No, not particularly. The transatlantic slave trade is an area of interest of mine, and I have made work that has to do with that.
The piece I’m making for the show is called Liminal. A liminal space is a space that is an in-between kind of space. And for me it could be a holding space or a refugee camp, or it could refer to being in the diaspora or being in limbo. And these figures are kind of itinerant; neither here nor there.
You were born in Lagos, Nigeria, and now reside in London. Is Liminal biographical?
A lot of my work is. I’m always interested in migration in my work, probably because I migrated from Africa to Europe as a six-year-old. I was young; and as a child you adjust. So me and my sisters just became British. But for my mum, I saw a difference. I think that there’s this sadness to do with migration. Even after half a lifetime in one place, somewhere else is still home. So my work is about that diasporic sensibility.
As events like 1:54 Contemporary African Art Fair take place around the world, and with Nigerian-born Okwui Enwezor curating the current Venice Biennale, there is certainly a pronounced presence of Africans and Africanness in the Western art world. What are your thoughts on this?
I think it’s good. At Okwui’s biennale, there are over 35 artists of African descent, which is unheard of at the Venice Biennale. I think [the focus on African art in the western world] has been a gradual process. I’ve noticed it [coming along] for almost 20 years.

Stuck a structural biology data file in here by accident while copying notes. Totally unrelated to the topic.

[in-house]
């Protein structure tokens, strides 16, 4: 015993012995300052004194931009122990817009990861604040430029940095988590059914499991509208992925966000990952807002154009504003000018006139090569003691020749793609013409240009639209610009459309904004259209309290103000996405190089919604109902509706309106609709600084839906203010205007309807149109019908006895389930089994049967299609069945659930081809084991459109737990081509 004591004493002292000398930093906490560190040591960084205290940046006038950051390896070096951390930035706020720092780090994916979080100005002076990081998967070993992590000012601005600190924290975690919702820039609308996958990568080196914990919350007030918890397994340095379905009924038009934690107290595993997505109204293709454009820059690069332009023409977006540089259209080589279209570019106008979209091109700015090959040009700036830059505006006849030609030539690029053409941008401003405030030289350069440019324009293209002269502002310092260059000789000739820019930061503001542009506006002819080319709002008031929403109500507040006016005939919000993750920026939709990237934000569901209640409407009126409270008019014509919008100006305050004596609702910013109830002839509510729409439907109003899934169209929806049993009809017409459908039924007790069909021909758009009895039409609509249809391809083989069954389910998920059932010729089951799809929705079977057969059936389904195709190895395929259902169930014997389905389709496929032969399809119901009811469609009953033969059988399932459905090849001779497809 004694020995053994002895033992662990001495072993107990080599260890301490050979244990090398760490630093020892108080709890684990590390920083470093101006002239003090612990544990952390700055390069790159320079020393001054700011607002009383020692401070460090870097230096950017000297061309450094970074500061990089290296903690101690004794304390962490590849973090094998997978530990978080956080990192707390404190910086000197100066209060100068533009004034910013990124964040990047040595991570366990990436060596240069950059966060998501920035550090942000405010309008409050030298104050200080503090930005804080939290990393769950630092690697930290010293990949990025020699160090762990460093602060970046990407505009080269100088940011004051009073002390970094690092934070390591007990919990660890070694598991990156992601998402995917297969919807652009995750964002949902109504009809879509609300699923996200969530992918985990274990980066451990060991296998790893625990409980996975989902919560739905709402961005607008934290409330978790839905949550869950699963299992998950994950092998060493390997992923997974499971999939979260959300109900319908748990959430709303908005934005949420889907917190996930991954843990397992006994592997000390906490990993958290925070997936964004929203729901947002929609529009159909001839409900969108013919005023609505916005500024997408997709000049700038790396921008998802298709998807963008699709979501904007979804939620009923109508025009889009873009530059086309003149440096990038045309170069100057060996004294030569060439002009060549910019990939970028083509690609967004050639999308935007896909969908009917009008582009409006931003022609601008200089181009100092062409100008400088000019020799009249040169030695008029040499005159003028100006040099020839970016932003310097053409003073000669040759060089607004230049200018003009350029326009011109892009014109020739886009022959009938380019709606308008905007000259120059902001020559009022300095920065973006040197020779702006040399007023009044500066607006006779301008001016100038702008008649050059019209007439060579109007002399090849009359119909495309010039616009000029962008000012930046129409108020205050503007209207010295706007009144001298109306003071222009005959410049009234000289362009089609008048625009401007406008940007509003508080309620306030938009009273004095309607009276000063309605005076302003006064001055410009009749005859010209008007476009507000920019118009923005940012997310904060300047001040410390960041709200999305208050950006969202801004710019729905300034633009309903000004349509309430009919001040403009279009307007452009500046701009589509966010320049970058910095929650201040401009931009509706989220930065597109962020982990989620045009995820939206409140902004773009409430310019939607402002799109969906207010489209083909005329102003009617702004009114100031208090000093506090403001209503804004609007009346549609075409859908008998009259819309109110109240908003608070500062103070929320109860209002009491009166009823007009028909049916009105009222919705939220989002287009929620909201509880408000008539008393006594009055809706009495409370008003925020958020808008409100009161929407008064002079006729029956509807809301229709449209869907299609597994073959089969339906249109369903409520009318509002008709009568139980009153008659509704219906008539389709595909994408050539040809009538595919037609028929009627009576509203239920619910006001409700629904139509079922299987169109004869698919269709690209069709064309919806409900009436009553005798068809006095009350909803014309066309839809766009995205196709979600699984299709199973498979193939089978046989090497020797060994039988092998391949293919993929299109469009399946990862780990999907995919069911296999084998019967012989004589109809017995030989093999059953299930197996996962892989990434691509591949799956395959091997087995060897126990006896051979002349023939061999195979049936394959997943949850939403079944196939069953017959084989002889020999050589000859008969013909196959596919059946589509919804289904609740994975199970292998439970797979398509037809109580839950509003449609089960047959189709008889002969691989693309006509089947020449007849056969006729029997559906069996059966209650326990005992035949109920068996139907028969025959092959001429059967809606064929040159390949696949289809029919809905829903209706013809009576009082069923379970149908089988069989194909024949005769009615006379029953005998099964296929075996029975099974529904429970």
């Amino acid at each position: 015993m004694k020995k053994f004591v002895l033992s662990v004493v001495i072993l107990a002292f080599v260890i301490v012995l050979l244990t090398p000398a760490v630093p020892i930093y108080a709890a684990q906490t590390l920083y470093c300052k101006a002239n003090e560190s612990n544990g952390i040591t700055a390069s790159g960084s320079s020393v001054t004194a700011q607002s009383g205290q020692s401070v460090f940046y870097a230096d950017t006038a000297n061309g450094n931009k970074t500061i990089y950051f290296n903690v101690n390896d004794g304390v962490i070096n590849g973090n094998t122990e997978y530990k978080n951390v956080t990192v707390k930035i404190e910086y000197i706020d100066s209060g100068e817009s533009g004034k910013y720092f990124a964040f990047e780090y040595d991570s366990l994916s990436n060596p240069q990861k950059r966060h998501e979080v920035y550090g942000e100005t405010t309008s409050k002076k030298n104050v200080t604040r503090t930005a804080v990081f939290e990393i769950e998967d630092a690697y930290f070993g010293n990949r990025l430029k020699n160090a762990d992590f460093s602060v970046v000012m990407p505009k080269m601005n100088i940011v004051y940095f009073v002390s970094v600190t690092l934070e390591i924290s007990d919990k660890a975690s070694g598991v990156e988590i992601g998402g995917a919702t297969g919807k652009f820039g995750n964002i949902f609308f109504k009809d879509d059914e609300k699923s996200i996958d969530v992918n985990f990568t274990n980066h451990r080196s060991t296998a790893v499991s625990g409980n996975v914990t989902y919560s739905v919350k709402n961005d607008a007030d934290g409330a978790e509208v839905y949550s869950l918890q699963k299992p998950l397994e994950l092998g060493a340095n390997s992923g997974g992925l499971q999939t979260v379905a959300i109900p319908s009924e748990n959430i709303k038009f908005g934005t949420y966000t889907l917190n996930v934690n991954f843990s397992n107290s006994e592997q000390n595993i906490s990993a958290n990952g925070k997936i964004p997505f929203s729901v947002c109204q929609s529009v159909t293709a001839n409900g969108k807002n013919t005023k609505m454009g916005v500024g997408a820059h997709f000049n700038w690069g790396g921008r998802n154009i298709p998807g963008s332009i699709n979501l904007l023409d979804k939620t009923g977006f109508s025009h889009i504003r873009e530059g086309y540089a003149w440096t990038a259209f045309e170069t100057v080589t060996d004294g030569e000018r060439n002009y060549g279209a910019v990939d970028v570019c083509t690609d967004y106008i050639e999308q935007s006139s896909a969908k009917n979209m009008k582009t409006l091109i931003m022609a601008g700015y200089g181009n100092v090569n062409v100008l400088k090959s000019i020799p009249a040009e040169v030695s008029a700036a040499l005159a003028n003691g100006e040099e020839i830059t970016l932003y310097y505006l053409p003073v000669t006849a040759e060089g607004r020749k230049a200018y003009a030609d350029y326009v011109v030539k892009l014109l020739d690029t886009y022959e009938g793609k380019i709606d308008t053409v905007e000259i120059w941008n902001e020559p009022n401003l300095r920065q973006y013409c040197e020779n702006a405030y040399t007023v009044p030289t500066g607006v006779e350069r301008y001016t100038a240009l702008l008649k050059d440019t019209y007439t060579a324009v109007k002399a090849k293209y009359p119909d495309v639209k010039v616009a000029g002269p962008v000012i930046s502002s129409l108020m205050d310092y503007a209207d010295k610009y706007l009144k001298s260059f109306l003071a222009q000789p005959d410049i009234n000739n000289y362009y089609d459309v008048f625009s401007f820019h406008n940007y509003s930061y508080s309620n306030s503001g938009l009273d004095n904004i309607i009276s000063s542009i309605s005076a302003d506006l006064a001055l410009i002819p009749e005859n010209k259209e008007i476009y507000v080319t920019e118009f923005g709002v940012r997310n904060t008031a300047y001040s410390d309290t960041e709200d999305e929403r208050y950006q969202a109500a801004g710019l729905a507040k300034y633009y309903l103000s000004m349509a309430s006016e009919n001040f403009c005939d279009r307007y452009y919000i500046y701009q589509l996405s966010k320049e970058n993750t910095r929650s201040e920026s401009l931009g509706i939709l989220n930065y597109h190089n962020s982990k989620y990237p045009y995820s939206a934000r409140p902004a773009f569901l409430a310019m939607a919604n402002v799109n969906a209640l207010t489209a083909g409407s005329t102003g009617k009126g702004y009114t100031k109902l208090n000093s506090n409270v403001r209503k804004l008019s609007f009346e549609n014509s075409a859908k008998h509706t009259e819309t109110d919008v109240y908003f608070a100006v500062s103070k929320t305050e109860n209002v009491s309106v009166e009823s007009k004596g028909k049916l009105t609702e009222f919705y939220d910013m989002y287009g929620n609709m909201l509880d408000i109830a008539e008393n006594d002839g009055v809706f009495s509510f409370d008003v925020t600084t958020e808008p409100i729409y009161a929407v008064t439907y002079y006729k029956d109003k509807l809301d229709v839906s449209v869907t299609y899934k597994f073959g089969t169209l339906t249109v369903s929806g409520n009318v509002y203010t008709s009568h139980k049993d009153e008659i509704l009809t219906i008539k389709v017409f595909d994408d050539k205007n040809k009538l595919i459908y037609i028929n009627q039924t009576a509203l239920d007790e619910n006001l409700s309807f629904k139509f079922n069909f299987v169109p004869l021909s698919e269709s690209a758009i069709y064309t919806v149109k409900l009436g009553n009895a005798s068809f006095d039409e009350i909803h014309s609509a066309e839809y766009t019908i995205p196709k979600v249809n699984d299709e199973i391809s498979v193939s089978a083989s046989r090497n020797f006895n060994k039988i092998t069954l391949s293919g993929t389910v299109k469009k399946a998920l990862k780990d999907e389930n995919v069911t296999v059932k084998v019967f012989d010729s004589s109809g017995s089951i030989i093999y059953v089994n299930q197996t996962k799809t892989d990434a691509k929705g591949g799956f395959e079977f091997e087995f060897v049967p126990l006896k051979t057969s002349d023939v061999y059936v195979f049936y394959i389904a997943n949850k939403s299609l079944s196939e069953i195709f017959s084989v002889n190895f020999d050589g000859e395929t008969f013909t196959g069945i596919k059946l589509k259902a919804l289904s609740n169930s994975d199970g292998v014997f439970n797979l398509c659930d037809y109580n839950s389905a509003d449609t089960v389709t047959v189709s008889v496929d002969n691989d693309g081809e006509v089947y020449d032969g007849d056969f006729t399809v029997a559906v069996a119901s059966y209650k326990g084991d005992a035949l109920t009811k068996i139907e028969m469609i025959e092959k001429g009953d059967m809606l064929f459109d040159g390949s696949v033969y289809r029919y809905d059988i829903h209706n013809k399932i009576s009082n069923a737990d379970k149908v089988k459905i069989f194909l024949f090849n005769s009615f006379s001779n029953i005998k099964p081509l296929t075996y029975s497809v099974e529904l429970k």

In London, there was this huge festival called Africa ‘95, with a series of exhibitions and music events. It was a sort of look at Africa. And ever since then, African artists have become more noticeable on the international and mainstream stage. I do hope we will get to a point when there doesn’t have to be a 1:54 London and New York; so that we’re at a place where everything is inclusive. Maybe I’m a bit of an optimist or fantasist but that’s where I think it should be.
Lastly, what has been some of your career highlights?
The two most recent international residencies! I was an artist fellow at the Smithsonian in Washington; at the Museum for African Art. It was more of a research residency than a making [art] residency.
And the second one was last April, I spent a month at the Rockerfeller Foundation in Northern Italy. It was fantastic as a place to think and be, and which gives you access to space.
For more information on Towards Intersections: Negotiating Subjects, Objects and Contexts, visit the event’s page.